Both the film score and “Music From The Motion Picture Juno” blew people away and instantly resonated with audiences. Juno was made for only $6.5 million dollars. Several actors took pay cuts just to keep the film’s budget low (Jennifer Garner especially) and at the time Jason Reitman took the job his first feature Thank You For Smoking hadn’t even hit theaters yet so he was a veritable nobody at the time of Juno’s acquisition & pre-production. Juno went on to rake in $231 million worldwide at the box office. The soundtrack hit #1 on the Billboard charts on it’s way to Platinum sales. A motion picture soundtrack from an indie film featuring music by The Moldy Peaches (Kimya Dawson), Belle & Sebastian, Cat Power, Sonic Youth & Barry Louis Polisar went Platinum. In 2008. Shut the front door!
Diablo Cody won Best First Screenplay at the 2007 Independent Spirt Awards and Best Original Screenplay at the Writers Guild Of America, BAFTAs & the 2008 Academy Awards. “Music From The Motion Picture Juno” also won Best Compilation Soundtrack Album For Motion Picture, Television Or Other Visual Media at the 2008 Grammy Awards completing one hell of a haul. When great writing meets great direction meets great acting amplified by great music the final product is cinematic brilliance.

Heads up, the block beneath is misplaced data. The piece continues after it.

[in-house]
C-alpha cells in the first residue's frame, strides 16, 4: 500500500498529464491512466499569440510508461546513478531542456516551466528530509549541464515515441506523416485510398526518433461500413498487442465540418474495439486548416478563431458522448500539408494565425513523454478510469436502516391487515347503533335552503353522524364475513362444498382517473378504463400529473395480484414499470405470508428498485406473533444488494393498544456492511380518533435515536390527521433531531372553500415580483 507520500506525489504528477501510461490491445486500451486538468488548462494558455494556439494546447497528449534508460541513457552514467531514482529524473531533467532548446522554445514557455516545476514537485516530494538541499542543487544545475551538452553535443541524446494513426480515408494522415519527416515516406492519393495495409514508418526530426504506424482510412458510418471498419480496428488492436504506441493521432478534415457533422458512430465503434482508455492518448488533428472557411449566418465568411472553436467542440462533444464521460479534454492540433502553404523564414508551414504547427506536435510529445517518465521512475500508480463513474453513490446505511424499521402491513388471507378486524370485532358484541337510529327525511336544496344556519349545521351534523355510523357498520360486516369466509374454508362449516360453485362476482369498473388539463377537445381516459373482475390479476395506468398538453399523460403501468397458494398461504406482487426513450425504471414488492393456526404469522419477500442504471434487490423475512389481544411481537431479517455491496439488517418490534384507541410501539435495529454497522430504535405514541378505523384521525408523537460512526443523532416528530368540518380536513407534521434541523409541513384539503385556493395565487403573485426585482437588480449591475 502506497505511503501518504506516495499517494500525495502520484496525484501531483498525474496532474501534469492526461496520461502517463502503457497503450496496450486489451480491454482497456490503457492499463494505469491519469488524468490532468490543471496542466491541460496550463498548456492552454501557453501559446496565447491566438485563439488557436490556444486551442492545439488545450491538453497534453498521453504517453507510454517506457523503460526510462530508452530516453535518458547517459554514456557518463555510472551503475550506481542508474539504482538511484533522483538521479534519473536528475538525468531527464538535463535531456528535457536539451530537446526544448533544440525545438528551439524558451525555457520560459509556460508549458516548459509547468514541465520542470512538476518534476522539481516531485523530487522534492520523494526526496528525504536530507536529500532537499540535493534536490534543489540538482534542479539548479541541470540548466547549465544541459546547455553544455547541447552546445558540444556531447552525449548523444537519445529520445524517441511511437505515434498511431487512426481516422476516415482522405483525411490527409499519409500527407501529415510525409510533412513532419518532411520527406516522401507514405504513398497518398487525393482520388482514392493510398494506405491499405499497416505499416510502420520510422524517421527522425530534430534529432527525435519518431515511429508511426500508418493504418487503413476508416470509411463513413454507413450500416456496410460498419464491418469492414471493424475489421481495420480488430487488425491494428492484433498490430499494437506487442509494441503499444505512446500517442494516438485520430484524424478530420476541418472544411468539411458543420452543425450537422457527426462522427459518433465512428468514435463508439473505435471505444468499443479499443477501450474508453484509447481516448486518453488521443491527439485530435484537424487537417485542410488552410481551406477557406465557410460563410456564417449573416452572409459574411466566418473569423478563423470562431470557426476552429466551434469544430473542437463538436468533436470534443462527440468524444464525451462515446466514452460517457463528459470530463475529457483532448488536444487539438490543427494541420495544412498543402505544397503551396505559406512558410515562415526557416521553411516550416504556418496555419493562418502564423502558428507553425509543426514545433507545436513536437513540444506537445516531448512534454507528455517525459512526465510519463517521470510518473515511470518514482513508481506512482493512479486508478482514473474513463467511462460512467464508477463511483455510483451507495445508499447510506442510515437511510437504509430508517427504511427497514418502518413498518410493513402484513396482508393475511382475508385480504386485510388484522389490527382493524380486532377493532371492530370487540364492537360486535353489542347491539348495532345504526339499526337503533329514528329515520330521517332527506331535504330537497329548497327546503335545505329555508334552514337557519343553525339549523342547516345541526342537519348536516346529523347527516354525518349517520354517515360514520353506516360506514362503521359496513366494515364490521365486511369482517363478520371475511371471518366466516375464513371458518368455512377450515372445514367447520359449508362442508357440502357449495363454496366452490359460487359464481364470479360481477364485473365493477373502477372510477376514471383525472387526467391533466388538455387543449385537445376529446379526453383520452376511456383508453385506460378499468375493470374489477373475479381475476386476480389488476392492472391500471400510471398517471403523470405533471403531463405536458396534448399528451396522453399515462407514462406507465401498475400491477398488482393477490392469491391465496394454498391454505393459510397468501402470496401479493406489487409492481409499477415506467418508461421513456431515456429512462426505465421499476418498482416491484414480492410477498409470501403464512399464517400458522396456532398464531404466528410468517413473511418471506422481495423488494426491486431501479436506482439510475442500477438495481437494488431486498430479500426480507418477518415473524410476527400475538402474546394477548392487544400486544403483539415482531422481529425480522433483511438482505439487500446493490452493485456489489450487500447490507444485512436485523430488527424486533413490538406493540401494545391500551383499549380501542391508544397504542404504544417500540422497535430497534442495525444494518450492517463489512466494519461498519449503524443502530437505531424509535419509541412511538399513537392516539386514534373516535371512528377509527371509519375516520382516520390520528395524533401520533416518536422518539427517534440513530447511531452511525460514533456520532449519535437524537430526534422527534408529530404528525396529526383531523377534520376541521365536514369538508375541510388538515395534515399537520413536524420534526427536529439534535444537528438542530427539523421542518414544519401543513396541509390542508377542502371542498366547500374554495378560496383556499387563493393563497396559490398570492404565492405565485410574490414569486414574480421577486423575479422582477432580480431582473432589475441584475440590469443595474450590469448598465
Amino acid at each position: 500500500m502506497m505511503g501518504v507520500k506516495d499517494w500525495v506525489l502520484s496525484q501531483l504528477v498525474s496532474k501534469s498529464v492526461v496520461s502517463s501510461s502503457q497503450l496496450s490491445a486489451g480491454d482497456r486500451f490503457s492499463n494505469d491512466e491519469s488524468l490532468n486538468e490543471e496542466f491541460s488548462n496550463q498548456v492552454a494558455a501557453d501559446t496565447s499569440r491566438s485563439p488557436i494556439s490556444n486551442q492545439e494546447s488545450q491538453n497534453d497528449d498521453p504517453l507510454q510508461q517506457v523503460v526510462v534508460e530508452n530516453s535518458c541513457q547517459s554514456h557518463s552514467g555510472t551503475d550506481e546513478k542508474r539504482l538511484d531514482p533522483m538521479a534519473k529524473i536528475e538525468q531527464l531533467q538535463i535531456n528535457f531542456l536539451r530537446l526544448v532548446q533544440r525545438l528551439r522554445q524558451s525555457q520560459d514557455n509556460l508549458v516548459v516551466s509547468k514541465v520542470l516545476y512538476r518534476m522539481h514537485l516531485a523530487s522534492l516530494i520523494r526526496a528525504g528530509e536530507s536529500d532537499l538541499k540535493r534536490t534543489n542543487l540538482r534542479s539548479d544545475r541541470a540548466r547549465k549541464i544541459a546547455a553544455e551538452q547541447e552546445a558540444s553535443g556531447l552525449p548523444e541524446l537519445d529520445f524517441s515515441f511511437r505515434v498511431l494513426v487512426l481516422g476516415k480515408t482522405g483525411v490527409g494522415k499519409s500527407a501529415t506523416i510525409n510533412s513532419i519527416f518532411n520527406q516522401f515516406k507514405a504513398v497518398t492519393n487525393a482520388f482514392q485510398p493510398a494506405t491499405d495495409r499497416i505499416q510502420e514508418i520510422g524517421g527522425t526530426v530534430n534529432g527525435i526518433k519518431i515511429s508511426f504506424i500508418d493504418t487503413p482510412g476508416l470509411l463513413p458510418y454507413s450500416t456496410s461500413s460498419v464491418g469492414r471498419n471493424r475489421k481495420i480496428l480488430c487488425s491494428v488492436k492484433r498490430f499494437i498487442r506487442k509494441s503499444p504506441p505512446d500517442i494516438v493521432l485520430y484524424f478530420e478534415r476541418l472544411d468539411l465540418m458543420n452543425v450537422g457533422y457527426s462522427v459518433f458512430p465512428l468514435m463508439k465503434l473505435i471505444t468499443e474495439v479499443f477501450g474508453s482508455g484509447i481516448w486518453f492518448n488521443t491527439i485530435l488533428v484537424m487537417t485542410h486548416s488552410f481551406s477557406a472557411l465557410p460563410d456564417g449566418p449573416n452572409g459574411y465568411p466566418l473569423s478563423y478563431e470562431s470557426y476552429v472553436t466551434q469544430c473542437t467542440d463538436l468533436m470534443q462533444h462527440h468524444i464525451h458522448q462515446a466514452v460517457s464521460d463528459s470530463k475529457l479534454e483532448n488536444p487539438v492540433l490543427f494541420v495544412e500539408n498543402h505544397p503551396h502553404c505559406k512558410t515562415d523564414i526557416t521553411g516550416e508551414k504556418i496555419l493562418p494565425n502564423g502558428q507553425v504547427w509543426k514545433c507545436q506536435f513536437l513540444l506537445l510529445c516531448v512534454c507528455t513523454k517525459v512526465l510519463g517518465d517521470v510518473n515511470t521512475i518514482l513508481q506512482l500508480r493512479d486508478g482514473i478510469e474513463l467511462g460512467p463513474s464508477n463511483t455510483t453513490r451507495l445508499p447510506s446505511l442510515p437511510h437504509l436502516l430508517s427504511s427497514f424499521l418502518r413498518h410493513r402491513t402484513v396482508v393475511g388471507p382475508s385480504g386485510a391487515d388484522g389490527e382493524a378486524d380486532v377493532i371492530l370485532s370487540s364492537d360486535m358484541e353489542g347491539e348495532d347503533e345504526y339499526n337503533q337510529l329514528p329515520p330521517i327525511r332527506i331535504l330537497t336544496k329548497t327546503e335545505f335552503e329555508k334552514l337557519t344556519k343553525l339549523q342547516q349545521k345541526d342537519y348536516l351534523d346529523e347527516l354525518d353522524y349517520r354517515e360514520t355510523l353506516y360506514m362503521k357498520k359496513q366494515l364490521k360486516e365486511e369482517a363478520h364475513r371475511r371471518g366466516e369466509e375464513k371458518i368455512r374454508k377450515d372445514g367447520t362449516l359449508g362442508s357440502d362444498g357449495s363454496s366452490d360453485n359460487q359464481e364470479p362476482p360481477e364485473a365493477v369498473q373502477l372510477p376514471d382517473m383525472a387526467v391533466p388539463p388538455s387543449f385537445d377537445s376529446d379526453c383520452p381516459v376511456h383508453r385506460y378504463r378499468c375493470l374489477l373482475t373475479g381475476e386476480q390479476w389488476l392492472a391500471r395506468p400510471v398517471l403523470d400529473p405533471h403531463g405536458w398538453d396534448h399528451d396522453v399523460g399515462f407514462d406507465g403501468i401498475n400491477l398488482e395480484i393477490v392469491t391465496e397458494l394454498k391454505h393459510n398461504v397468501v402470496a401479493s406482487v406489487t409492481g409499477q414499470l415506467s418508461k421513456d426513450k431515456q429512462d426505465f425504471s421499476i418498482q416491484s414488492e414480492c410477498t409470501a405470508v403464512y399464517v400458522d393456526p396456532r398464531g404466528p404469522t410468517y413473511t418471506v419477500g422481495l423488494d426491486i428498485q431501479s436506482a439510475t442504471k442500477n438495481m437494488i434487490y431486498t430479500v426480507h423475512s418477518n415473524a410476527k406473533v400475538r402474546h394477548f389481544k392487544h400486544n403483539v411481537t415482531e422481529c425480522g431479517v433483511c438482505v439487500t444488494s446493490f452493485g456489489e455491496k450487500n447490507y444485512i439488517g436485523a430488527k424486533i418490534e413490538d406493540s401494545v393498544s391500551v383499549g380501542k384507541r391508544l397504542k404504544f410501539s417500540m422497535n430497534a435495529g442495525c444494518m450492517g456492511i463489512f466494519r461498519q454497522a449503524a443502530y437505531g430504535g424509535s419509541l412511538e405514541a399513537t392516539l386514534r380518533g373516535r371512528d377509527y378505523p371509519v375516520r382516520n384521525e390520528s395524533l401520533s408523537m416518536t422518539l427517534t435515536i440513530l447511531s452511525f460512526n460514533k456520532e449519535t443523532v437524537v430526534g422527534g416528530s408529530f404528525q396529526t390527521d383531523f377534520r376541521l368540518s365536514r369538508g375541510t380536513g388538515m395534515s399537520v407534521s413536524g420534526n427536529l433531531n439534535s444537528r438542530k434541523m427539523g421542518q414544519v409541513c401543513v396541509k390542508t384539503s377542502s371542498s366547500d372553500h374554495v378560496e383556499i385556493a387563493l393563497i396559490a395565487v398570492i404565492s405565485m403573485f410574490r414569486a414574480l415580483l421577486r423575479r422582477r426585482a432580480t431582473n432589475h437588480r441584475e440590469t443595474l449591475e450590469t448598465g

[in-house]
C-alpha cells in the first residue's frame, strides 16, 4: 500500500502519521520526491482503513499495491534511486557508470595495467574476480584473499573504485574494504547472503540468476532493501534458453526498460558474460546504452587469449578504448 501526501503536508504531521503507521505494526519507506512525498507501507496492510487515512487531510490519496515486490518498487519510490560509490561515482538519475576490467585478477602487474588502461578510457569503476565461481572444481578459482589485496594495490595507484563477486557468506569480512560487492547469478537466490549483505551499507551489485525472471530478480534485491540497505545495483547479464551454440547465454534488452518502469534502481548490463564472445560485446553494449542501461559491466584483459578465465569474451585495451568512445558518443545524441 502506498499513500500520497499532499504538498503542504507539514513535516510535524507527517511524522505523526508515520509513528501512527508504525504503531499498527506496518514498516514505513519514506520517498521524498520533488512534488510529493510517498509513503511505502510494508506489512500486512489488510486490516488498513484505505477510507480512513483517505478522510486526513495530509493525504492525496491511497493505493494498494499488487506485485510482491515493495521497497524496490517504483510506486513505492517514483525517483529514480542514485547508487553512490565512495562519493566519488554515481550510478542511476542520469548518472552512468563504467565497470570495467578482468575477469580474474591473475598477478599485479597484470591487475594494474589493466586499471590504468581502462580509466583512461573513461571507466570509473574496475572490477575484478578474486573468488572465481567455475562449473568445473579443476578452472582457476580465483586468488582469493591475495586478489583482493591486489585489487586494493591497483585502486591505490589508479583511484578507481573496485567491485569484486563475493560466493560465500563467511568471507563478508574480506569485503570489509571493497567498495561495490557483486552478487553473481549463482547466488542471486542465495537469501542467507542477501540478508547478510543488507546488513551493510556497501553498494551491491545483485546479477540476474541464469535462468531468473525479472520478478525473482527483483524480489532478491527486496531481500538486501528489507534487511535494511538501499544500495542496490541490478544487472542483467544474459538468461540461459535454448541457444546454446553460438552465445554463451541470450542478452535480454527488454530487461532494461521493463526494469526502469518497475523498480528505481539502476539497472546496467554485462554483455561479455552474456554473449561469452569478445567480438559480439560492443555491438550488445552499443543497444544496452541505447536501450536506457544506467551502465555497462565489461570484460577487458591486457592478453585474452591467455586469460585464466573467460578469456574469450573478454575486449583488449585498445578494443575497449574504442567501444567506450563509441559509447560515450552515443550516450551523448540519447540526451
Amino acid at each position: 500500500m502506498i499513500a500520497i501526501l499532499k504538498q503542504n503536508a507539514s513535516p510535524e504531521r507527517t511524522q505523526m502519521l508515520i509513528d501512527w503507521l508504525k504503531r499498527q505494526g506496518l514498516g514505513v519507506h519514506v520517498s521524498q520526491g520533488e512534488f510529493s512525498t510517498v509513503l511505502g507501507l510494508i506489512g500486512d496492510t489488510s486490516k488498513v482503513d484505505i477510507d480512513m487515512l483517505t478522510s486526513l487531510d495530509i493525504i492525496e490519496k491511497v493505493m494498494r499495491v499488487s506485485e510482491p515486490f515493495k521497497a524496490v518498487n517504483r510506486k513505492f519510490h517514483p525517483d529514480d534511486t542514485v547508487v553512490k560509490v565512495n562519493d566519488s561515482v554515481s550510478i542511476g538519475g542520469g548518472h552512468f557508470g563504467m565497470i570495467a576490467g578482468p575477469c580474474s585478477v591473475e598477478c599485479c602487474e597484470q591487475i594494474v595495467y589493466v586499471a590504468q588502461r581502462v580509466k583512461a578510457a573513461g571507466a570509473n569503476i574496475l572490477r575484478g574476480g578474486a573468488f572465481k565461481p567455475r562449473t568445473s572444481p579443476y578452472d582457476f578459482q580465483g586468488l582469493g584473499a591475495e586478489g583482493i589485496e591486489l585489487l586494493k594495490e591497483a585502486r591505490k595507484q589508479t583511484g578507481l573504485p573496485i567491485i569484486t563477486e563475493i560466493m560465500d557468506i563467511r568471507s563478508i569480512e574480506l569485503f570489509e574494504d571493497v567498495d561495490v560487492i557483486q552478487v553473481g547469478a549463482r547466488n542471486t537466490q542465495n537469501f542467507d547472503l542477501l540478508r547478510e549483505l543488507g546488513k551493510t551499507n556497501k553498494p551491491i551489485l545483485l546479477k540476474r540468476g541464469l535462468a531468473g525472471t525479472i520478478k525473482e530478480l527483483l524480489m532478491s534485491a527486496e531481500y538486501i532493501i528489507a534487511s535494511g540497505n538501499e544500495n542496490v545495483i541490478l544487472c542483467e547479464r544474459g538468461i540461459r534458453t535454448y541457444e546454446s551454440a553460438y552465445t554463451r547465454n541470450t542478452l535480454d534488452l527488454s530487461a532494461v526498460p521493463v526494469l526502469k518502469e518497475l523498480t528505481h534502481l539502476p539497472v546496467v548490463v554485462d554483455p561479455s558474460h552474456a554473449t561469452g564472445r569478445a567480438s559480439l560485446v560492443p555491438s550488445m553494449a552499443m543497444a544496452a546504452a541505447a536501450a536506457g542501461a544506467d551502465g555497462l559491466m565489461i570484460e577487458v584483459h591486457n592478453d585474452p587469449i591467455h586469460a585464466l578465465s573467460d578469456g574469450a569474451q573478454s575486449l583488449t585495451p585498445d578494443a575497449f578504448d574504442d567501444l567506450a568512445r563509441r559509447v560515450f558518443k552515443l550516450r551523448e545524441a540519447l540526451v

Rachel Getting Married (2008)
Rachel Getting Married, the story of an addict let out of rehab to attend the wedding of her sister Rachel, is one of the most intense films I’ve ever seen in my entire life. This Jonathan Demme directed gem was actually written by Jenny Lumet, daughter of legendary filmmaker Sidney Lumet, celebrated journalist & author Gail Lumet Buckley and grand daughter of pioneer and legendary entertainer Lena Horne. The thing that softened the often unsettling seriousness of Rachel Getting Married was the usage of music and the brilliant performances by the cast which included Anne Hathaway, Rosemarie DeWitt, Tunde Adebimpe (of TV On The Radio), Debra Winger and Bill Irwin.